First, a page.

Will as Affect, Passion, and Feeling

firm in his willing, to get hold of himself in his entire being, to be master over his being. But that very possibility indicates that we are always within the scope of will, even when we are unwilling. That genuine willing which surges forward in resoluteness, that "yes," is what instigates the seizure of our entire being, of the very essence within us.

Nietzsche designates will as passion just as often as affect. We should not automatically conclude that he identifies affect and passion, even if he does not arrive at an explicit and comprehensive clarification of the essential distinction and connection between these two. We may surmise that Nietzsche knows the difference between affect and passion. Around the year 1882 he says regarding his times, "Our age is an agitated one, and precisely for that reason, not an age of passion; it heats itself up continuously, because it feels that it is not warm—basically it is freezing. I do not believe in the greatness of all these 'great events' of which you speak" (XII, 343). "The age of the greatest events will, in spite of all that, be the age of the most meager effects if men are made of rubber and are all too elastic." "In our time it is merely by means of an echo that events acquire their 'greatness'—the echo of the newspapers" (XII, 344).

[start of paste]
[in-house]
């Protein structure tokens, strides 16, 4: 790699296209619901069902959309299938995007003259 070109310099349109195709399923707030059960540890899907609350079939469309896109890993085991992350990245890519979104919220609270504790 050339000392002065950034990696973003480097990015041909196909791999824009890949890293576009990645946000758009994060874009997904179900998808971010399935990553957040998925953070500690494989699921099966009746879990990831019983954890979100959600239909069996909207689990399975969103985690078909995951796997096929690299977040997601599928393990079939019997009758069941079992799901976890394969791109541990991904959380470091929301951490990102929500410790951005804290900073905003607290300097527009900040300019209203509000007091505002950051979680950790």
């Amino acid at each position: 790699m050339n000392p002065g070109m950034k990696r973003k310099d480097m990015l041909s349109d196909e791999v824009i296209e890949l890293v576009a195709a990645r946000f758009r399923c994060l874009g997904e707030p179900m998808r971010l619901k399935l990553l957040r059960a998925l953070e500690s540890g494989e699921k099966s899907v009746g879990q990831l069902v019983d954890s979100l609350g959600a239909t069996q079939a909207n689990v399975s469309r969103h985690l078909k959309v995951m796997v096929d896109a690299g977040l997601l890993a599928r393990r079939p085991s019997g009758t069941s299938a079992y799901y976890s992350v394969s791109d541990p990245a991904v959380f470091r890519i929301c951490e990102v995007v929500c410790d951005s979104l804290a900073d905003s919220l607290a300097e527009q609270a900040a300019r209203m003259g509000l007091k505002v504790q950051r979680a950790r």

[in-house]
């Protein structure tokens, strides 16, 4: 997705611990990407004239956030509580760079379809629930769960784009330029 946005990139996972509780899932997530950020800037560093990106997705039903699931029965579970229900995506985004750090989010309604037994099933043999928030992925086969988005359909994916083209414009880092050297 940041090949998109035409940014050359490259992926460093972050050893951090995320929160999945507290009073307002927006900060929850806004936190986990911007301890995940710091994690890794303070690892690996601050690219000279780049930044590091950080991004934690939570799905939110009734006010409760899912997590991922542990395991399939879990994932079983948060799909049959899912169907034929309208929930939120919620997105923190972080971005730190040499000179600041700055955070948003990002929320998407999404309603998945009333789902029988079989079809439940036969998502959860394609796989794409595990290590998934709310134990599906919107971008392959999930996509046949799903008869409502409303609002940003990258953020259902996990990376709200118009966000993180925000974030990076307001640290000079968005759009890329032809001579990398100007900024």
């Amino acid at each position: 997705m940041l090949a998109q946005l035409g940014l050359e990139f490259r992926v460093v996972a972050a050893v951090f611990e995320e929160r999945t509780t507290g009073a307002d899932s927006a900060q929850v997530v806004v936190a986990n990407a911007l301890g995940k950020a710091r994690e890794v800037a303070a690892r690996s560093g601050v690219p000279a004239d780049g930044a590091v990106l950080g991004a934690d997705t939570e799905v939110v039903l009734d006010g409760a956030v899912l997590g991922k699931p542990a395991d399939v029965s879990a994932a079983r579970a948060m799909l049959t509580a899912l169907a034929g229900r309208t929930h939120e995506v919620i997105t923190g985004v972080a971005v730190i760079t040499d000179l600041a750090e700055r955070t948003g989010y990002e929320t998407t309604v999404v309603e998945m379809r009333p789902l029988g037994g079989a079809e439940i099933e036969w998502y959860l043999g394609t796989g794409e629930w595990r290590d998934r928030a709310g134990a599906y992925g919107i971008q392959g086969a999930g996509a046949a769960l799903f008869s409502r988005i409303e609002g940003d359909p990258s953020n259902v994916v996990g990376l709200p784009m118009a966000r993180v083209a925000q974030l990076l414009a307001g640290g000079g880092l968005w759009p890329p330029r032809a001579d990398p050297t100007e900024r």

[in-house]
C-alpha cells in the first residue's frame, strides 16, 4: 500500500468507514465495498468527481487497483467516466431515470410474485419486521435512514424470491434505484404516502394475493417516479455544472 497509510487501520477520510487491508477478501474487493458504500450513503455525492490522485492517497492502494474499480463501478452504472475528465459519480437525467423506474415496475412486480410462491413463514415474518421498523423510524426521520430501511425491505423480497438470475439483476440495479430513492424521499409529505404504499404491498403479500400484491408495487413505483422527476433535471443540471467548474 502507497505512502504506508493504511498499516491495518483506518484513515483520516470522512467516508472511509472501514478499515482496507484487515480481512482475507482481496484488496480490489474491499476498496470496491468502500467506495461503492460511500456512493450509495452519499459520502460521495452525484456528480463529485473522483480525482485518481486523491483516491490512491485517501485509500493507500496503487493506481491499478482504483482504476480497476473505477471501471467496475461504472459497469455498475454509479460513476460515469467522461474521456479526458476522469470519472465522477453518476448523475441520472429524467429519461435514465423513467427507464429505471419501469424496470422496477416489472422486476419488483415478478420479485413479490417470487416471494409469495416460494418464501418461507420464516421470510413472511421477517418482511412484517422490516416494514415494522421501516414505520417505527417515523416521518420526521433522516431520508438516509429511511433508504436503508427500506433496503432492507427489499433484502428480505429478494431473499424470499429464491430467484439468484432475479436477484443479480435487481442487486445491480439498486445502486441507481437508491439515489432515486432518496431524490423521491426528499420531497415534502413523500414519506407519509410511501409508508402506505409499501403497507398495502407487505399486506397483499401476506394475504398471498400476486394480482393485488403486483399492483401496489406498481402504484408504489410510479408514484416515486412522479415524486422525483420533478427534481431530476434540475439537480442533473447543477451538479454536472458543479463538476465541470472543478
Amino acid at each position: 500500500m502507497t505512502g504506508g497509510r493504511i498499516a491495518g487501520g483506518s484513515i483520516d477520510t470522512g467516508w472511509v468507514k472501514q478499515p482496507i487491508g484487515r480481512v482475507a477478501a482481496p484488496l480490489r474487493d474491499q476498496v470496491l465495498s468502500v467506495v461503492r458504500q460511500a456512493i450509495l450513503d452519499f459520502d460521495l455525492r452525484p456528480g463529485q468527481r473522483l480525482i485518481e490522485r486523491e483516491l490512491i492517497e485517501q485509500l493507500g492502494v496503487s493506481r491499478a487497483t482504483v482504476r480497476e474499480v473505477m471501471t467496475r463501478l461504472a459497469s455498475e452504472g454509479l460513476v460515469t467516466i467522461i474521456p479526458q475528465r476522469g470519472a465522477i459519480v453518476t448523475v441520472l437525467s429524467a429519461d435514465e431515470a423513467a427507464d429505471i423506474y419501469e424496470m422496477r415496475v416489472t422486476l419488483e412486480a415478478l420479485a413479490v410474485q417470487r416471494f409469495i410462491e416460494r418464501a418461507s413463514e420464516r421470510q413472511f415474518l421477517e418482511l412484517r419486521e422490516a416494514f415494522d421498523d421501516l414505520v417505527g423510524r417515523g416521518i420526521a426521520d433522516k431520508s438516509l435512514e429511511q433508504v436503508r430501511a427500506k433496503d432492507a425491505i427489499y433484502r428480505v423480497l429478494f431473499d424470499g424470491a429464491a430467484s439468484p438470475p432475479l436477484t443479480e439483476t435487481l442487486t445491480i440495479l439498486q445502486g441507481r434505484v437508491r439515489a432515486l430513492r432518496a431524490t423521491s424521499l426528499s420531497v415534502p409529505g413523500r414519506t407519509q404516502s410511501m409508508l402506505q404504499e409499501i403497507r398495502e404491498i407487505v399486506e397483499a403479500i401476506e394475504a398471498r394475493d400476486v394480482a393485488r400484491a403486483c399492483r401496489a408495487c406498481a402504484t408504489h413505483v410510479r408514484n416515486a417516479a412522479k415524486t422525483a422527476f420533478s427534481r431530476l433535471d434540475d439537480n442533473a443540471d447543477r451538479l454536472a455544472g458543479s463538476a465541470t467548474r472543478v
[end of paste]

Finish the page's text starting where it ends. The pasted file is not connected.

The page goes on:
Usually Nietzsche employs the word "passion" interchangeably with "affect." But if anger and hate, for example, or joy and love, not only are different as one affect is from another, but are distinct as affects and passions respectively, then here too we need a more exact definition. Hate too cannot be produced by a decision; it too seems to overtake us—in a way similar to that when we are seized by anger. Nevertheless, the manner in which it comes over us is essentially different. Hate can explode suddenly in an action or exclamation, but only because it has already overtaken us, only because it has been growing within us for a long time, and, as we say, has been nurtured in us. But something can be nurtured only if it is already there and is alive. In contrast, we do not say and never believe that anger is nurtured. Because hate lurks much more deeply in the origins of our being it has a cohesive power; like love, hate brings an original cohesion and perdurance to our essential being. But anger, which seizes us, can also release